Jane Hawley

My passion for movement began near a stream. This stream ran beneath an old wooden bridge, on a dirt road a quarter-mile from my farm home, three miles north of Vail, Iowa. My improvised movement left patterns and pathways along the smooth, dry, dirt floor of this outdoor studio for many summer moons. The birds, bees, and plowing tractors became my composers, while the wind accented my breath, and the seldom passing cars on the nearby gravel road initiated moments of surprised momentum. Jumping into the ditch to hide among the tall grasses allowed my confidence to build before a familiar and most forgiving audience of systems and creatures within this natural theatre.

Growing older I became interested in dance and went to visit Sherry and Julie’s Dance and Gymnastic Studio in Denison. Viewing the classes through a window, I felt odd watching people younger than I stand in rows to follow the leader. Often times there were words being shouted or the numbers one through eight being counted. The music was far more driving and boisterous than my own familiar landscape of natural sounds. I wondered how the dancers could hear themselves move and why a long row of mirrors appeared to be their audience.

I continued to grow into a young woman next to my mother’s physical challenge with rheumatoid arthritis. Helping her dress, bathe, clean, and cook became a way to support and witness her relationship to her body. I noticed how her body’s architectural alignment shifted with the disease and adapted to remain functional. From these experiences, my mother’s positive spirit, organic eating practices, and faith in resurrection resonate most deeply. During this time I also witnessed the range and efficiency of my father’s body—sowing seeds, raising lots of cattle, growing grains, and riding with horses. I witnessed his struggle through the farm crises when he gave up all that he had gathered. From these experiences, my father’s creed resonates most deeply—family is everything and “a little ole’ Iowa black dirt can make anything grow.”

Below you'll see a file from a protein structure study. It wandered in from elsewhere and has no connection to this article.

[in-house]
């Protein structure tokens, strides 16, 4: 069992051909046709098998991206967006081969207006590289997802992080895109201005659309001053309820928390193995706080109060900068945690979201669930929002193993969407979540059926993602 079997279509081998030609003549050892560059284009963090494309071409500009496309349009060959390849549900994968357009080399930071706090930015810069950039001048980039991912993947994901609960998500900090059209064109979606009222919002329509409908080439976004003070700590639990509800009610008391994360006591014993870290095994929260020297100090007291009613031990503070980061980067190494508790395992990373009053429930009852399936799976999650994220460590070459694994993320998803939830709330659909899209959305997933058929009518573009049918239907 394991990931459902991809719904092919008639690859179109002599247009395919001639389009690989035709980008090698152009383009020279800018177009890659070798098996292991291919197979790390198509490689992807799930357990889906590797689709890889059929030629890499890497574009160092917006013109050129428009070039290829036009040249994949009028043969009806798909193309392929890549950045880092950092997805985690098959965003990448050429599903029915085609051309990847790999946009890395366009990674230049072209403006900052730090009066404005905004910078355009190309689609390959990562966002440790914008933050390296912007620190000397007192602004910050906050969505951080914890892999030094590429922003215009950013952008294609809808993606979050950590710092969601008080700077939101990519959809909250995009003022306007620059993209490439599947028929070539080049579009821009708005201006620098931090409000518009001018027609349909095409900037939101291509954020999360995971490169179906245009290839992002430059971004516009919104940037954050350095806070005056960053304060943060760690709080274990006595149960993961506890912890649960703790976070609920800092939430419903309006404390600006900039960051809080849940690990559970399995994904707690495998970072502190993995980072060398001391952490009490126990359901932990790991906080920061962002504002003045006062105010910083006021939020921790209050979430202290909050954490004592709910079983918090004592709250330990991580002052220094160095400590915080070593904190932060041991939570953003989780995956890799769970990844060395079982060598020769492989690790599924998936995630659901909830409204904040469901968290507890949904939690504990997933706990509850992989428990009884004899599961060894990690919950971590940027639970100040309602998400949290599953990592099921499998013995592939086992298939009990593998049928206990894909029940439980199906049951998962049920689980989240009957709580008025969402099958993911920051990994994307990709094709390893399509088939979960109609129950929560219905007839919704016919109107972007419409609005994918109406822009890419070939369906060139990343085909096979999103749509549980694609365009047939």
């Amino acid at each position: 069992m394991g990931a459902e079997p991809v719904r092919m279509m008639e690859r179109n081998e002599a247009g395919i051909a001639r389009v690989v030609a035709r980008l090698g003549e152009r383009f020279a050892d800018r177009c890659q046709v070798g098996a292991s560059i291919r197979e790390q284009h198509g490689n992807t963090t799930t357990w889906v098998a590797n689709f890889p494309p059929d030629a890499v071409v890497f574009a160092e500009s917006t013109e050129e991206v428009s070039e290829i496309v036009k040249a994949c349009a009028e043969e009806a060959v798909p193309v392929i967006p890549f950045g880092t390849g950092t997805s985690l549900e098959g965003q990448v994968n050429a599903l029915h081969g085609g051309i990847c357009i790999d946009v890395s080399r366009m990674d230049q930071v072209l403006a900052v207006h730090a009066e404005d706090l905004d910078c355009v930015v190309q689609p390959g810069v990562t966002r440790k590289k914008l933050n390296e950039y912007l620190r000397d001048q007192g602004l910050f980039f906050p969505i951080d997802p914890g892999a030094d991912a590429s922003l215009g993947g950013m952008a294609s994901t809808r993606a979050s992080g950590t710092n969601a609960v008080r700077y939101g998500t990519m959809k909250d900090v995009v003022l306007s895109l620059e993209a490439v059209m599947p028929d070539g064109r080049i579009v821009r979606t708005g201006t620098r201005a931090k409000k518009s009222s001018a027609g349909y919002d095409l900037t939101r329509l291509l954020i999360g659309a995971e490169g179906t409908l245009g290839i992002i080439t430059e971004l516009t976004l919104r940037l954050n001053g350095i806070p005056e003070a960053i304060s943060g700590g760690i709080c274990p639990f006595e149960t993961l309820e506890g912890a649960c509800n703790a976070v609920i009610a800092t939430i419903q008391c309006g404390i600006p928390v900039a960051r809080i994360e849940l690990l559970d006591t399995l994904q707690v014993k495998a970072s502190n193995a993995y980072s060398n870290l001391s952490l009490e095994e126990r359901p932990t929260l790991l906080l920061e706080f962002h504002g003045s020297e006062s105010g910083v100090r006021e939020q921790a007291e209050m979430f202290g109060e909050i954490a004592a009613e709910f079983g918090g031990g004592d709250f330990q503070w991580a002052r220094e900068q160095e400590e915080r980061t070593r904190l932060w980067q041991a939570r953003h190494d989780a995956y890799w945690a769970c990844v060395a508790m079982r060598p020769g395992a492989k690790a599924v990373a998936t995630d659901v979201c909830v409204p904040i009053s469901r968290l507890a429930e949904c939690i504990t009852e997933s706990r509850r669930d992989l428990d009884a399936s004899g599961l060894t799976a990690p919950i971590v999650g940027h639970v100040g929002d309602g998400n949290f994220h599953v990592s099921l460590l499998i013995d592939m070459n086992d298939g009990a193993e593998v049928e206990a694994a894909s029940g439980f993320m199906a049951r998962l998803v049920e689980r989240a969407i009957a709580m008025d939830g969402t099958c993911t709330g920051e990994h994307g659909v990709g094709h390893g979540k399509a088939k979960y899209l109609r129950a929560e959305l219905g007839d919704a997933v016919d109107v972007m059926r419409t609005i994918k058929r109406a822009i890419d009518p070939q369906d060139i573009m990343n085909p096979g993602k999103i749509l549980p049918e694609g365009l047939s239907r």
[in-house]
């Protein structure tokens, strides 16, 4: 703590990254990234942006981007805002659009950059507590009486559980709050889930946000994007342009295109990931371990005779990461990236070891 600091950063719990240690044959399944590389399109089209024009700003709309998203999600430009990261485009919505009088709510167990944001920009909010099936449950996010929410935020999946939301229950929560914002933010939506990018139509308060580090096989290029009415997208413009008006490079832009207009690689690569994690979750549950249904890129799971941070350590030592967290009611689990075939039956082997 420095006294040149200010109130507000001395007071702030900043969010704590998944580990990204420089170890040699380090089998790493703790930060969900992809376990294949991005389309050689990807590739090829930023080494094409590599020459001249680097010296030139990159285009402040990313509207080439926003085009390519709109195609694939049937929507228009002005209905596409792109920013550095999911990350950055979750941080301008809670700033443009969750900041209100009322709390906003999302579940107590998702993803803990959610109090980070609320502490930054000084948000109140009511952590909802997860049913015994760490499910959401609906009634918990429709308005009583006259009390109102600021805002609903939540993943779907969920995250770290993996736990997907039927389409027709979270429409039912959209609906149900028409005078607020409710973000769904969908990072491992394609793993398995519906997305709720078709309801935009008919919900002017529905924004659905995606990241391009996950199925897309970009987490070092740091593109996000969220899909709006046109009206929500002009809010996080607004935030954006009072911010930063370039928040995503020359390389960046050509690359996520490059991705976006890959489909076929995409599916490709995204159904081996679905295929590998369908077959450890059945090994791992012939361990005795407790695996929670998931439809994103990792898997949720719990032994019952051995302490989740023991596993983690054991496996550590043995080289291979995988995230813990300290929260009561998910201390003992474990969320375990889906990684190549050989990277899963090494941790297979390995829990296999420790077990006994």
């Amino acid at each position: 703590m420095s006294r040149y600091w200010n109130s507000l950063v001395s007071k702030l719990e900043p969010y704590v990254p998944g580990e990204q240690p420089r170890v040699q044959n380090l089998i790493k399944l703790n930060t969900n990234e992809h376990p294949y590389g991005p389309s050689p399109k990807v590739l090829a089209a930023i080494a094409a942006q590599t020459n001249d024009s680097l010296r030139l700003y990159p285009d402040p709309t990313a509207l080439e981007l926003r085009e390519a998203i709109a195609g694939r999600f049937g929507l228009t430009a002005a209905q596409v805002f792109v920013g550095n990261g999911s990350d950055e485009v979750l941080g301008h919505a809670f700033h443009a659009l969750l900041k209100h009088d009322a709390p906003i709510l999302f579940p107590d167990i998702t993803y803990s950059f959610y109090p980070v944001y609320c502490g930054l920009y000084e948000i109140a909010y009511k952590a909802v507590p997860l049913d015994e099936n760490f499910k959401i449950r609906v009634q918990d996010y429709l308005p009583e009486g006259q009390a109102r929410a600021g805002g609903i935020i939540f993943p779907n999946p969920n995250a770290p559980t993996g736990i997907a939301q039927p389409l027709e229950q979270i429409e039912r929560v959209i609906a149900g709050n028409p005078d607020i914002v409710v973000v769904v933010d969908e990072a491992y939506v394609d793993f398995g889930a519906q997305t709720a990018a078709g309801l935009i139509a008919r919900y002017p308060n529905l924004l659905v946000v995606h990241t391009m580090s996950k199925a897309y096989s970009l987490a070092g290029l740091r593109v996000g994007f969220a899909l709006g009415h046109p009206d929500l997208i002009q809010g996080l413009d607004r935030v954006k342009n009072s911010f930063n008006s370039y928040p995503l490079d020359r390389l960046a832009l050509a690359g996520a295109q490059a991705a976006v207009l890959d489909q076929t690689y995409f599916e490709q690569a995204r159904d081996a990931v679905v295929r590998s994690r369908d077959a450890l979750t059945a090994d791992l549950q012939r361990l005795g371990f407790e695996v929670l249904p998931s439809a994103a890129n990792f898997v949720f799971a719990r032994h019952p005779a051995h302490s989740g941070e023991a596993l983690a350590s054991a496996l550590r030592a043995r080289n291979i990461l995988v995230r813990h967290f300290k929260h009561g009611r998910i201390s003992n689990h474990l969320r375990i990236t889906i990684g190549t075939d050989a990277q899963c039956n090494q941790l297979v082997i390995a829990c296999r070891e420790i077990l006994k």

At 18, I wanted to go to Boulder, Colorado, to study dance. Instead, I attended Luther with intentions of becoming a physical therapist—hoping to heal my mom. Meeting Vicki Blake, Luther’s dance instructor at summer registration immediately swept me into the possibility of dancing while at college. Auditioning for the student ensemble in a swimming suit and white tights (because I didn’t own a leotard) bought me a ticket into every introduc-tory dance course (ballet, jazz, modern, and musical theatre). I practiced dancing from 8:00–10:00 every night, but majored in theatre. Under the direction of Bob Larson, I discovered that the discipline of theatre resonated with my desire to develop authenticity and a deeper connection to the human story.

My passion for dance led me to study with the Alvin Ailey American Dance Theatre certificate program in New York City. Longing to return to the Midwest led me to dancing in Chicago, and after five years of entrepreneurship in choreography, directing, performance, and teaching, I desired a deeper understanding of the body as a tool for dance-making and performance. I was accepted into the M.F.A. track for performance and choreography at the University of Illinois in Urbana-Champaign. This three-year program spawned my interest in combining virtuosic training, body-therapy techniques, and artistic vision. A turning point in my dance training was the result of my becoming very sick with Hepatitis A (food-borne) for three months. For recovery, I worked with theatre practitioner Robin McFarquar and his practice of integrated respiratory technique. This technique supported an amazing recovery of my body and enhanced my skills with technical performance. Surprising my dance professors and department chair with my recovery, I was allowed to keep my leading roles and solos for the department’s main stage concert that season.